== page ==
The deal is worth $275 million over 10 years, with a reported incentive package that could raise the total value as high as $305 million. A-Rod's new contract is by far the biggest in baseball history, eclipsing his own record set when he signed with the Rangers for $252 million before the 2001 season.
And the new deal is expensive for a reason. Rodriguez, 32, is coming off a historically good season in which he hit .314 with 54 home runs and a career-high 156 RBIs. So it came as no surprise last month when he easily won his third American League Most Valuable Player Award, eclipsing Magglio Ordonez of the Tigers by a sizable margin.
Rodriguez has averaged 43 homers in four seasons with the Yankees, batting well over .300 in two of them. This past season, he hit his 500th career home run with the Yankees, and he remains on pace to pass Barry Bonds and his 762 career homers sometime around 2013.
Yet despite all the success, there was reason to believe Rodriguez's time with the Yankees had ended during Game 4 of the World Series, when he opted out of the final three years and approximately $81 million remaining on his old deal. The Yankees -- most notably senior vice president Hank Steinbrenner -- repeatedly stated during the season that should A-Rod opt out, they wouldn't negotiate with him in free agency.
That's what made his decision so surprising. Not to mention the subsequent regret.
"I woke up the next morning and I was white as a ghost," Rodriguez said. "My want was always to become a world champion in New York. I have a lot to prove in New York."
But first, he had to prove all that to the Yankees. It was a process that involved spurning his agent, Scott Boras, and talking to Steinbrenner directly on the advice of friends -- billionaire Warren Buffet included.
"The whole thing was a mistake," Rodriguez said. "It was a huge debacle. It was very stressful, and to me it was a very humbling experience. I made a huge mistake."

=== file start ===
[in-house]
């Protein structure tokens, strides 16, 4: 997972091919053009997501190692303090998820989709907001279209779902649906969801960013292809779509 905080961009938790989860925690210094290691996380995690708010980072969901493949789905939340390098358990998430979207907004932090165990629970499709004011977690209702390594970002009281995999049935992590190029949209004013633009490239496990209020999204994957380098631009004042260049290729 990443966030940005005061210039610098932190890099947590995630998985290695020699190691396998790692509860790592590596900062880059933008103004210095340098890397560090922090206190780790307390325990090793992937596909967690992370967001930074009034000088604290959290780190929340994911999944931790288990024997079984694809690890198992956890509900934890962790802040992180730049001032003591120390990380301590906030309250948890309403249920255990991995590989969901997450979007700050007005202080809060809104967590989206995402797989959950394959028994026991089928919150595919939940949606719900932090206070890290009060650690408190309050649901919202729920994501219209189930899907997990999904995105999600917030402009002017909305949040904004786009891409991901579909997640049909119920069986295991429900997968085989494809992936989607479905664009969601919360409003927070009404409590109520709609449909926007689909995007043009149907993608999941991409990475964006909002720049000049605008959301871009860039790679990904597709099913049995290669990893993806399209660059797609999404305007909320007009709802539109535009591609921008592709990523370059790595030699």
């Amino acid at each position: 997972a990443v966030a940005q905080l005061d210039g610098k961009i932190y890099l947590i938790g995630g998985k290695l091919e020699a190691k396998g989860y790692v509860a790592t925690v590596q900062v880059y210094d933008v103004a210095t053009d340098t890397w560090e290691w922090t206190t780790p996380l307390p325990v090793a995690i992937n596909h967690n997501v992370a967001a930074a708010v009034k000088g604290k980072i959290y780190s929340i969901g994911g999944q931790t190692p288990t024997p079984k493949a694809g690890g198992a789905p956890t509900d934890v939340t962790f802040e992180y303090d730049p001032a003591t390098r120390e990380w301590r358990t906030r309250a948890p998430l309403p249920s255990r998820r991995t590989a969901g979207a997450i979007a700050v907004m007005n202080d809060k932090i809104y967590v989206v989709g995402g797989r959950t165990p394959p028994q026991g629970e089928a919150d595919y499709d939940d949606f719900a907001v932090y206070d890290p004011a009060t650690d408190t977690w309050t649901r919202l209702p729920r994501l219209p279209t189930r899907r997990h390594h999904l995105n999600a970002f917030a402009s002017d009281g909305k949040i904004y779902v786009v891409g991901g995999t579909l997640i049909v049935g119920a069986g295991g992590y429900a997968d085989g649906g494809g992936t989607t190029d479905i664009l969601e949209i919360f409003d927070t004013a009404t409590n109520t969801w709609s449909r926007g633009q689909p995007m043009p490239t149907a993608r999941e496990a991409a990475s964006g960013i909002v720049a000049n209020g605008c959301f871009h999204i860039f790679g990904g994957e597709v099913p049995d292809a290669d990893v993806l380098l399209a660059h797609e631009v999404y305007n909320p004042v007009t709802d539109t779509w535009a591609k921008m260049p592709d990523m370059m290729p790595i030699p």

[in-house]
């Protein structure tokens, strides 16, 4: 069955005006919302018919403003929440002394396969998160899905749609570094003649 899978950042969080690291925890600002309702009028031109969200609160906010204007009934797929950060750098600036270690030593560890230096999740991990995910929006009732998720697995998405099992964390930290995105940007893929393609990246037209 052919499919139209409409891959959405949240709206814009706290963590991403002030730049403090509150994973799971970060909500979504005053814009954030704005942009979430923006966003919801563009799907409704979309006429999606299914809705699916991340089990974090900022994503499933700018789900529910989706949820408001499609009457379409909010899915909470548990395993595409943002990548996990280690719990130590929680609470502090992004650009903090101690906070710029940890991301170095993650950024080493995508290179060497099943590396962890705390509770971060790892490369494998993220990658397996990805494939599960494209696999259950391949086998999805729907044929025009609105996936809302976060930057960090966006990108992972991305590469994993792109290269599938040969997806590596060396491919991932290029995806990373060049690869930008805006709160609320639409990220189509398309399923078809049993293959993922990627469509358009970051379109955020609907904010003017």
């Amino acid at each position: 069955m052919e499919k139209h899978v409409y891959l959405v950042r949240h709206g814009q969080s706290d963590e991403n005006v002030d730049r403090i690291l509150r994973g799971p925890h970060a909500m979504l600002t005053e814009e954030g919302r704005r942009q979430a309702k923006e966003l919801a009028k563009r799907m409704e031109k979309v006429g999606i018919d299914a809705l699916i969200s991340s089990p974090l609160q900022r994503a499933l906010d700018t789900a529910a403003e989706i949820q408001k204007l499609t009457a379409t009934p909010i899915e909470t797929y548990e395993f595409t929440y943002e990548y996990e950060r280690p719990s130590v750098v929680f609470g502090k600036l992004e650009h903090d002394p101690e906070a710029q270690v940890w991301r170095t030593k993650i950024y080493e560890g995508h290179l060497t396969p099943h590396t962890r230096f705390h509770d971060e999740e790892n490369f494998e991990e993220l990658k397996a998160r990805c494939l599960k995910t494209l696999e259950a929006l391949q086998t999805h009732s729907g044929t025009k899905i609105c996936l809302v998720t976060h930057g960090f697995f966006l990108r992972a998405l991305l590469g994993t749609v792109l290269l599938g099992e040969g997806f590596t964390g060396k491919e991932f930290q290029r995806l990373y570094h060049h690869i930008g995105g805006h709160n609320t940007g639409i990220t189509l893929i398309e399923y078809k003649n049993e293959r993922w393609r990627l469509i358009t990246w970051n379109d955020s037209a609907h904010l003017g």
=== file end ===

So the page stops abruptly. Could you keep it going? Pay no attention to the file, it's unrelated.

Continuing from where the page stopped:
He opted out because he didn't think the Yankees wanted him -- despite multiple reports during the World Series that the team requested and was denied an opportunity to negotiate a contract extension. Whether that was the fault of Rodriguez or Boras might never be clear, but its effects certainly were.
Rodriguez apparently wanted no part of the Yankees, and the Yankees publicly wanted no part of him.
And that's the line of thinking that prompted A-Rod to call Steinbrenner in an effort to mend their fractured relationship.
"I'm as proud of [making] the phone call as I am the MVP season," said A-Rod, who admits he wasn't sure how Steinbrenner would react.
"When I called Hank, if he hung up on me, I wouldn't have been surprised," A-Rod said. "I was ready for that. I thought my career was over with the Yankees."
It's not. Not even close. And now, A-Rod can look toward a new chapter in New York. He's accomplished just about everything he set out to do when he came to the Bronx four years ago, with one notable exception.
A-Rod -- like everyone else -- wants a ring. And he's confident the Yankees can help him win it.
"I feel so fortunate to be playing for the greatest franchise in the world," Rodriguez said. "That's what I've wanted all along. That's where I wanted to finish the career. My whole life has been a huge blessing and a dream."